Sandeep Dikshit

India and the U.S. must move quickly to wrap up other aspects of the nuclear deal, the envoy says

NEW DELHI: U.S. Ambassador to India David Mulford said India’s (proposed) strategic fuel reserves sourced from other countries would remain unaffected even if it was to conduct a nuclear test.

“The testing issue is not mentioned in the agreement. There is [also] no regulation over India’s strategic nuclear capability. India has accepted that U.S. laws on this matter [nuclear test] are not going to change but the right of return is a discretionary right by the U.S. President and it has been preserved,” Mr. Mulford told newspersons over telephone from his home in Wisconsin on Monday.

“I hope this won’t occur and India’s commitment of a unilateral moratorium on further testing would hold out. But fuel from other countries would not be affected. India has come out with a very secure position,” he added.

Asked whether India could also access technologies for reprocessing and enrichment, Mr. Mulford said “it could be possible to seek changes,” but maintained that it was not the “prime issue” in the negotiations.

“The U.S. law is very clear on that but we will possibly remain open in that.”

Mr. Mulford also made the point that India and the U.S. must move quickly to wrap up other aspects to avoid the deal getting caught up by the U.S. Presidential elections.

In particular, India must conclude safeguard negotiations with the International Atomic Energy Agency (IAEA) within a couple of months and the U.S. would attempt to place the 123 agreement before its Congress as soon as feasible.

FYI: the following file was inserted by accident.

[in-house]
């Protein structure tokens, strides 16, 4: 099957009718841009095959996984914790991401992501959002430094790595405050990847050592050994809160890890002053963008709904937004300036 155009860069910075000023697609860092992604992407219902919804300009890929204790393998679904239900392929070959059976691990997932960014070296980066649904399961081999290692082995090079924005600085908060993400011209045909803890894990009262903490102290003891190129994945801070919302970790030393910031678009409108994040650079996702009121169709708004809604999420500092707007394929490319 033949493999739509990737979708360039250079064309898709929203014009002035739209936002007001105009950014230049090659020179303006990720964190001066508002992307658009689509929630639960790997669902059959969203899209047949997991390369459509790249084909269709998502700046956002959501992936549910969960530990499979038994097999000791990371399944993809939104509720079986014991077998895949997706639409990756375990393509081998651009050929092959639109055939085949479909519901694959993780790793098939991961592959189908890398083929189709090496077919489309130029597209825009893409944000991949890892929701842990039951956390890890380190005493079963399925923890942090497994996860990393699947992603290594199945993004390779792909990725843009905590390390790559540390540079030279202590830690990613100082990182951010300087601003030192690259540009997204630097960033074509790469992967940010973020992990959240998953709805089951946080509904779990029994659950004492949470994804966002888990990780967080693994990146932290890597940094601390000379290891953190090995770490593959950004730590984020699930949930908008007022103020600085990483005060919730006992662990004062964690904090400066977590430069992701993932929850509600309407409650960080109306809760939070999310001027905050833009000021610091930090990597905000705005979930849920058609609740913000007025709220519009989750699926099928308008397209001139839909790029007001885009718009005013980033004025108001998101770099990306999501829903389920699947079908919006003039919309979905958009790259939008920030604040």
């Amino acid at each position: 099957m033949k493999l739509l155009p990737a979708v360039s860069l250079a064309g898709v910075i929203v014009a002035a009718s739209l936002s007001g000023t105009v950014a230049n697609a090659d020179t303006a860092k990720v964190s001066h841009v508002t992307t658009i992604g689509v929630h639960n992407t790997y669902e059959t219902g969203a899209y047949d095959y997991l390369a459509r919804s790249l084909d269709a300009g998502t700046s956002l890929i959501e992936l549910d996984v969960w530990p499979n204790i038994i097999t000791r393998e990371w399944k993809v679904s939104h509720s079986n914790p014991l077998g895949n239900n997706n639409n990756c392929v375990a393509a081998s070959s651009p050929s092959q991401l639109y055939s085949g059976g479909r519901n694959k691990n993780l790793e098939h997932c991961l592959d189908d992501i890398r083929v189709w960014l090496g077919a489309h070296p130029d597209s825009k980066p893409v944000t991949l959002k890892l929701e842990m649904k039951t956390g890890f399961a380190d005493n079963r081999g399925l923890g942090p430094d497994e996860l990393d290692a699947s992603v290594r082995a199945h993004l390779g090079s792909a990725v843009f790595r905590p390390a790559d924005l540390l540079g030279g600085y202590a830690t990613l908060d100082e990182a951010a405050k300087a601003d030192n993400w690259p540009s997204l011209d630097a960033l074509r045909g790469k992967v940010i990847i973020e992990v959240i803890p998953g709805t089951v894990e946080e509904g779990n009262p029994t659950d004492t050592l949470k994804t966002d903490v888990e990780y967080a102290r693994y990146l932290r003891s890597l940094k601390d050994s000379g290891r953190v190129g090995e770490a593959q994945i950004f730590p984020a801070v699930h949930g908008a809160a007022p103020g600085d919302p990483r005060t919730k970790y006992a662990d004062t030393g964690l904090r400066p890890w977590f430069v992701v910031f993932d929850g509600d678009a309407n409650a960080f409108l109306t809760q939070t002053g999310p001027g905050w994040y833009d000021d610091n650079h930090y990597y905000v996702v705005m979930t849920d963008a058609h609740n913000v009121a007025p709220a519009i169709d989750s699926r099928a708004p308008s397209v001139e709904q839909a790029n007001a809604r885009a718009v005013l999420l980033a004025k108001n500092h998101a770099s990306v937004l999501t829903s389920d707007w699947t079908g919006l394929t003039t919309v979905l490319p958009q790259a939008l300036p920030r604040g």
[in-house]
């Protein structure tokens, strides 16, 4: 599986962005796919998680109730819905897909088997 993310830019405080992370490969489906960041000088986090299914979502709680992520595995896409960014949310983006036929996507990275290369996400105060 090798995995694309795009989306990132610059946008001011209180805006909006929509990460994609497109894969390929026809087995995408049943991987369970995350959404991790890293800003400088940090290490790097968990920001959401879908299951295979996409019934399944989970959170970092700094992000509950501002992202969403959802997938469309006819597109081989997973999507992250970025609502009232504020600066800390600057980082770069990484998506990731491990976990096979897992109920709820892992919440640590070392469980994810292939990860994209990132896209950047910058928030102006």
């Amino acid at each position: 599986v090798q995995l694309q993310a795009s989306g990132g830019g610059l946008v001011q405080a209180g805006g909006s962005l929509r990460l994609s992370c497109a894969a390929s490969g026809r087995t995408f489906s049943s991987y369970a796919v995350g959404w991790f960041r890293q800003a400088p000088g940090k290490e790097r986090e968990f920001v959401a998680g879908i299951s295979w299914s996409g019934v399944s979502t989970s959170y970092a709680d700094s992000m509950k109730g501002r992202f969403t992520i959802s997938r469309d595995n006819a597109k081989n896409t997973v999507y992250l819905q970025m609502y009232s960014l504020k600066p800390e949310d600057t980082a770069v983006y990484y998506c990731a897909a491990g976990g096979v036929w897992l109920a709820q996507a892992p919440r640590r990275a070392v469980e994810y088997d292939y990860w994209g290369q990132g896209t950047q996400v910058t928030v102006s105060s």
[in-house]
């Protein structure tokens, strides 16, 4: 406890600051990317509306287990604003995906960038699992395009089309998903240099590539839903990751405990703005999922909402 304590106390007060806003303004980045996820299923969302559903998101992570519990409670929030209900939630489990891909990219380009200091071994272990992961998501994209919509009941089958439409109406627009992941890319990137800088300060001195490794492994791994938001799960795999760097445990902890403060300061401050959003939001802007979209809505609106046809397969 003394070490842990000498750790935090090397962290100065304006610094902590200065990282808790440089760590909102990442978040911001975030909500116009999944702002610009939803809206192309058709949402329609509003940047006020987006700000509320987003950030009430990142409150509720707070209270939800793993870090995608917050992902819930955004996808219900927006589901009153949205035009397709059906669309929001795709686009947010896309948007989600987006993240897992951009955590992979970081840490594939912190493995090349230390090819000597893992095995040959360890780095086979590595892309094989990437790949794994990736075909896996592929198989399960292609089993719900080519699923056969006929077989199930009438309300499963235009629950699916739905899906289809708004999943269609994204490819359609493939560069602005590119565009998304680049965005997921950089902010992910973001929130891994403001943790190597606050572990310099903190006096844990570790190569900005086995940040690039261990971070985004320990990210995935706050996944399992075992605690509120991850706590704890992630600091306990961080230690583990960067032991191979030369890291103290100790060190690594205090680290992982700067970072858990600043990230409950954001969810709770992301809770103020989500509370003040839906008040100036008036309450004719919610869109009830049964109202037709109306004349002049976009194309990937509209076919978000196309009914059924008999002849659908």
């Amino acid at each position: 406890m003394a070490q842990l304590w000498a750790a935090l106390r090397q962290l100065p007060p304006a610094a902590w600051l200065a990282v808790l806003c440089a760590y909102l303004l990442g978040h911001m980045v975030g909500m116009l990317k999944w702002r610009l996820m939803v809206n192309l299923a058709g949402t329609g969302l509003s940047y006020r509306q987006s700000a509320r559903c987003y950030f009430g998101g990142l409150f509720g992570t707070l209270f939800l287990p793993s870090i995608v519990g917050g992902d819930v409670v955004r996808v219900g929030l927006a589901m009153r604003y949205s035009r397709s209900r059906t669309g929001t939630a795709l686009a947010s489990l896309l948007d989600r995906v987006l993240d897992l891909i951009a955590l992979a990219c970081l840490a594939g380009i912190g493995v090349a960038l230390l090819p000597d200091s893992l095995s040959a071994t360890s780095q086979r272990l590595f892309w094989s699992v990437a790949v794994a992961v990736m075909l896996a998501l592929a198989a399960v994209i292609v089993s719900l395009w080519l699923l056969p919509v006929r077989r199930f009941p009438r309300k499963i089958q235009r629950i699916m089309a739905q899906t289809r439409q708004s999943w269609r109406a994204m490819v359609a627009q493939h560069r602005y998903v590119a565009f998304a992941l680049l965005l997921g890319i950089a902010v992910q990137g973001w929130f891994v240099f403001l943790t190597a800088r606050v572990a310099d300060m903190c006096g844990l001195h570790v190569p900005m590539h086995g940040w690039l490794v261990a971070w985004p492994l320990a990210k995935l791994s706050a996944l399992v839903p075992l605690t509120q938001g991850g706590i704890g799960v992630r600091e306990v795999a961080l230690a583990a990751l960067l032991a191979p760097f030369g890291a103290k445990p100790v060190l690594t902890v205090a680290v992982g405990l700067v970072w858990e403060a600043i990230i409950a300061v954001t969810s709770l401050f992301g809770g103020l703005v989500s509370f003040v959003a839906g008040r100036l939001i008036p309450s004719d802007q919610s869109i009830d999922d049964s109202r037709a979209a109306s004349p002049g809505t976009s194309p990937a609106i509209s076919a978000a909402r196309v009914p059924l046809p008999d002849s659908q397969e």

Strategic ties

Mr. Mulford hoped that the “compromise and concessions” by both sides would set the basis for “deep” strategic relations. One of the most important concessions was granting India the right to reprocess the spent fuel.

Asked who would be major beneficiary of the deal, he said India’s 35 years of isolation from the civil nuclear mainstream would end if the process was completed and could serve as the basis for the development of one of the world’s “major” civil nuclear industries with “heavy” participation by U.S. companies and other countries.

On Iran, he did not think India was considering helping Iran in this sector but felt New Delhi’s relationship with Tehran would be “carefully scrutinised and reviewed” by Congress when it votes on the changes in the 123 agreement.

On obtaining a consensus in the Nuclear Suppliers’ Group for changing its rules to accommodate India, he said the U.S. was committed to helping India. “Consultations show that the NSG members are generally favourable.”

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